Israel’s obligations under the United Nations’ Refugee Convention mean it cannot repatriate people who cross its borders and claim to be in deadly danger at home, a UN official said Sunday.
The issue arose after the arrival of seven wounded Syrians on Saturday suggested that refugees could begin coming from Israel’s war-torn neighbor in greater numbers.
The men, brought into Israel by Israeli troops on humanitarian grounds and currently undergoing medical treatment, are the first Syrian citizens to cross Israel’s border to flee the violence in their home country. According to UN statistics, nearly 687,000 Syrians have fled since fighting erupted in 2011. Most are currently in Jordan, Turkey, Lebanon and Iraq.
The men were spotted by Israeli troops near the Kuneitra crossing on the Golan Heights on Saturday afternoon and were taken to hospital in Safed. Israeli media identified them as rebel fighters, but they have been kept away from reporters and their identities are unclear.
The United Nations’ 1951 Refugee Convention requires that “anyone who crosses an international border and believes his life to be in danger in his country of origin must be given access to an asylum process,” Sharon Harel, assistant protection officer at the Israel office of the UN High Commissioner for Refugees, told The Times of Israel.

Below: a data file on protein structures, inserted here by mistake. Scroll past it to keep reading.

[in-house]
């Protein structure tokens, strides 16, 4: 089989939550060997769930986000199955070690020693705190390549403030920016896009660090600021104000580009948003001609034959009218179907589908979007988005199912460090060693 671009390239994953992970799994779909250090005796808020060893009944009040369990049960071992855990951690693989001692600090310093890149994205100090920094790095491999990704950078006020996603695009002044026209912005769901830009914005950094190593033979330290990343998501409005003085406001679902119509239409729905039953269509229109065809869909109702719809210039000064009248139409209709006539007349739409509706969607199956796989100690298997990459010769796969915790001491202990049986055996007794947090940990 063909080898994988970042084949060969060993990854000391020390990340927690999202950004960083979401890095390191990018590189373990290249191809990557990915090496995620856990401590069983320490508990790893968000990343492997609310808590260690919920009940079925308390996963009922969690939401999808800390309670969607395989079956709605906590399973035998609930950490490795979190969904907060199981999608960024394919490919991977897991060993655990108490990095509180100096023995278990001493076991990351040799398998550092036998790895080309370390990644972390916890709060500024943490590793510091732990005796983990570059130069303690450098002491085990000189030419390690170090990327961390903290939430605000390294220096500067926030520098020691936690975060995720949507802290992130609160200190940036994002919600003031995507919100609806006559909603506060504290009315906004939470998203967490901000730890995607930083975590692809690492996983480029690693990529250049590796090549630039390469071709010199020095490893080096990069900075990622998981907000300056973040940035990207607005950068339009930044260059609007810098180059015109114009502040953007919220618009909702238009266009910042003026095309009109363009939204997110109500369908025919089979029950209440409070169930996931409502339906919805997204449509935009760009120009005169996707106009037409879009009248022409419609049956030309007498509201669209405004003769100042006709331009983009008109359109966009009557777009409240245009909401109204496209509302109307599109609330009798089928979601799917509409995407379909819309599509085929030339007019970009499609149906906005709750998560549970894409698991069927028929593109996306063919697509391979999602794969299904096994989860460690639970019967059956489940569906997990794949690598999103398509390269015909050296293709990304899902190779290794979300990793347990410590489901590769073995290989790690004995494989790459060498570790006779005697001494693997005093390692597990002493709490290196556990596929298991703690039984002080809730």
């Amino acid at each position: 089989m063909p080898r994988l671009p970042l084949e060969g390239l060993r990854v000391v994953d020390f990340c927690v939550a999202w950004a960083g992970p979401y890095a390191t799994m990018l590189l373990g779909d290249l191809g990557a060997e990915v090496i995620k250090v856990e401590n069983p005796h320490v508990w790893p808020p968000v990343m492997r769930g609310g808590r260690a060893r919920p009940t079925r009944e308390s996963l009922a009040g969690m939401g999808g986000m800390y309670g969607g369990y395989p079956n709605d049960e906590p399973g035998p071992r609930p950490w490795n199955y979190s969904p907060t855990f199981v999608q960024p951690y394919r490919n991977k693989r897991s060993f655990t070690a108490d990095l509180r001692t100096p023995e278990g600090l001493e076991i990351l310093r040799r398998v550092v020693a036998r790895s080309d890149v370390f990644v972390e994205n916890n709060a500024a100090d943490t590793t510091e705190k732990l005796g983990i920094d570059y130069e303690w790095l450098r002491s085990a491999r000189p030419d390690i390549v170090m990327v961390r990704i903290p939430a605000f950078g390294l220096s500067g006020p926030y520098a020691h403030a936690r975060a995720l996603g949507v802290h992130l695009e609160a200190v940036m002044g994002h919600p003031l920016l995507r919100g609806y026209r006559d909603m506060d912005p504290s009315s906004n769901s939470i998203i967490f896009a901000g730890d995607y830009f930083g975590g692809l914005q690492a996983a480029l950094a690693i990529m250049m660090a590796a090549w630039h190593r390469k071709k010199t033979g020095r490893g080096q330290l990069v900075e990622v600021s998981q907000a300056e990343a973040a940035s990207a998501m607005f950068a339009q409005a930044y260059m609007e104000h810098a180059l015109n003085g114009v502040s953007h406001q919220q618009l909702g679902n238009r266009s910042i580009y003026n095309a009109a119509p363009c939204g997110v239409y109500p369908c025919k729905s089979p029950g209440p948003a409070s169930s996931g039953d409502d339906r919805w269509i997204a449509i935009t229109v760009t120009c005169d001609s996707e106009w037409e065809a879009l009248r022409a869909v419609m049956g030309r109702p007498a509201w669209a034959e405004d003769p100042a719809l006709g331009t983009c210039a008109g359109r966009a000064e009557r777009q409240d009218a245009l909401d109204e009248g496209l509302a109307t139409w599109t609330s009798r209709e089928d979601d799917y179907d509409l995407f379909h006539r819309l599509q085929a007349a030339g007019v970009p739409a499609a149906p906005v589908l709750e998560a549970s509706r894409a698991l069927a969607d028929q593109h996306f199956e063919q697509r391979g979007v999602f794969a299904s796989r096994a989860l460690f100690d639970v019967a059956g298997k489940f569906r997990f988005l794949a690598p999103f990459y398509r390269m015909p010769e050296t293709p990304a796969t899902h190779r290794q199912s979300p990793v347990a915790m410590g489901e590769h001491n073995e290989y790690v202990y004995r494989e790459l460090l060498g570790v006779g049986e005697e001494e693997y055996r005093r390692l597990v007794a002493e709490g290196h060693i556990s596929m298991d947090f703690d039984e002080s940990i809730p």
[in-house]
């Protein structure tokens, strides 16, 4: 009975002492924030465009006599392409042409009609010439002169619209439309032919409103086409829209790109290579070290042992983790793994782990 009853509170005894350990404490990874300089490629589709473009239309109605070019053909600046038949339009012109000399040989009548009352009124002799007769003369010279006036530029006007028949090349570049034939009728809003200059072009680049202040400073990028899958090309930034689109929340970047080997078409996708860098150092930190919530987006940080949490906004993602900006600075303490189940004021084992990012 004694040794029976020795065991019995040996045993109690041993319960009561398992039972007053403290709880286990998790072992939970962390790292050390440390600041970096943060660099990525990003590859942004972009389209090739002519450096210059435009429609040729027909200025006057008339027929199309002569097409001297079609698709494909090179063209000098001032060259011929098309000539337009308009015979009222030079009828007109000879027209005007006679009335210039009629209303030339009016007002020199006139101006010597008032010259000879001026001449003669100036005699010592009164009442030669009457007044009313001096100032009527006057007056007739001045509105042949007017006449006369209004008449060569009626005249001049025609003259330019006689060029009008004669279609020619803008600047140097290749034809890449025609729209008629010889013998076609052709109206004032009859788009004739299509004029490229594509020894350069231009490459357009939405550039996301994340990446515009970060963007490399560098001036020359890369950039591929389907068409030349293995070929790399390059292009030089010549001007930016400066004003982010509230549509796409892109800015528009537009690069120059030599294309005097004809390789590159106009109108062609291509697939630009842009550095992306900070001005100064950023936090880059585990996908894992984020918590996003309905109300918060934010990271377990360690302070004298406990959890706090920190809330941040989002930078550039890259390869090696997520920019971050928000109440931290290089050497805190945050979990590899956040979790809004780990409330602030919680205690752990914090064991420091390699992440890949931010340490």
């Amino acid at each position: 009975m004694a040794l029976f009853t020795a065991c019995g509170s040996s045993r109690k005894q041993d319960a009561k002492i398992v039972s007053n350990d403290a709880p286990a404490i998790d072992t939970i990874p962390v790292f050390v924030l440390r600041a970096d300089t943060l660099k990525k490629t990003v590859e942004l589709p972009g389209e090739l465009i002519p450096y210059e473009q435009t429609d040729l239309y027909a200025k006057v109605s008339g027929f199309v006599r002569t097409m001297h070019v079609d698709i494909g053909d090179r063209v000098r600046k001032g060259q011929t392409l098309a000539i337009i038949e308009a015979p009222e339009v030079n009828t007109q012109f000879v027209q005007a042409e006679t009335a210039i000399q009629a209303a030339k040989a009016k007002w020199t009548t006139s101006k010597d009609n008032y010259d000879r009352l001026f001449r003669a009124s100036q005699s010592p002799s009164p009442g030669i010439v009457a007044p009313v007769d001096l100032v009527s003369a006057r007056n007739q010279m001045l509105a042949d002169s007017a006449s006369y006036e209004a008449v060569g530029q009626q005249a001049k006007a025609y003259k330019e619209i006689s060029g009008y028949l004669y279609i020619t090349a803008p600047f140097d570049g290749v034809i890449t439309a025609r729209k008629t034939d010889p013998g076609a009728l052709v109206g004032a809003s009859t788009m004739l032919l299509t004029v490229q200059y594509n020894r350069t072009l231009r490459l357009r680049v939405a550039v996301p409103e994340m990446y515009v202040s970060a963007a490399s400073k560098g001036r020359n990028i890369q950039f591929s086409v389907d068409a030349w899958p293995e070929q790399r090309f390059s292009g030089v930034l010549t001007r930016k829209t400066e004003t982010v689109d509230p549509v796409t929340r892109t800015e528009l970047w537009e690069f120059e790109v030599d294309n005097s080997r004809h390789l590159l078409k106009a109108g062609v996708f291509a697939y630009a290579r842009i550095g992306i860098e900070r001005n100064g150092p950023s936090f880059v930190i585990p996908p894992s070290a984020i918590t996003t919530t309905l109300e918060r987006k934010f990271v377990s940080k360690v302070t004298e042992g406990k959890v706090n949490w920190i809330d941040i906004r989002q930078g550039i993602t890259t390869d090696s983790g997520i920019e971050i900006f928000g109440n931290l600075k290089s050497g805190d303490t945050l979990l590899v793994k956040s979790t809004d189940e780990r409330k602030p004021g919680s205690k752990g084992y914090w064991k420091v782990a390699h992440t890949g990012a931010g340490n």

The convention, and Israeli law, forbid the government from forcibly repatriating asylum-seekers, Harel said. That would apply even to citizens of an enemy state like Syria.
Harel was outlining Israel’s general obligations to asylum-seekers. She said she did not have information on the men who arrived Saturday and would not relate to the specifics of their case.
Israel has provided some collective legal protection for the estimated 70,000 African asylum-seekers who have arrived in the country over the last decade, but almost never grants refugee status. According to Harel, only 200 asylum-seekers have been officially declared refugees, and of those only 100 remain in Israel. The rest remain in legal limbo, neither deported nor absorbed.
For Israel, the arrival of a significant number of Syrians would be more complicated than the influx of Africans. Syria is one of Israel’s most bitter enemies, and a large number of Syrian nationals within the country’s borders would pose a security threat.
Speaking at the weekly Cabinet meeting on Sunday, Prime Minister Benjamin Netanyahu made clear Israel would not open its borders to Syrian refugees as a matter of course.
“We saw fighting yesterday on our borders,” Netanyahu said. “We will continue to protect our borders and prevent people crossing or entering into Israel, except for individual, specific cases, each of which will be considered on its own merit.”
The army allowed the seven men into Israel on Saturday because of “extenuating circumstances,” a defense official told The Times of Israel.
“This is not a precedent or a policy shift,” he said.
The official would not say whether the army was preparing for a larger influx of Syrians fleeing the fighting on the other side of the border.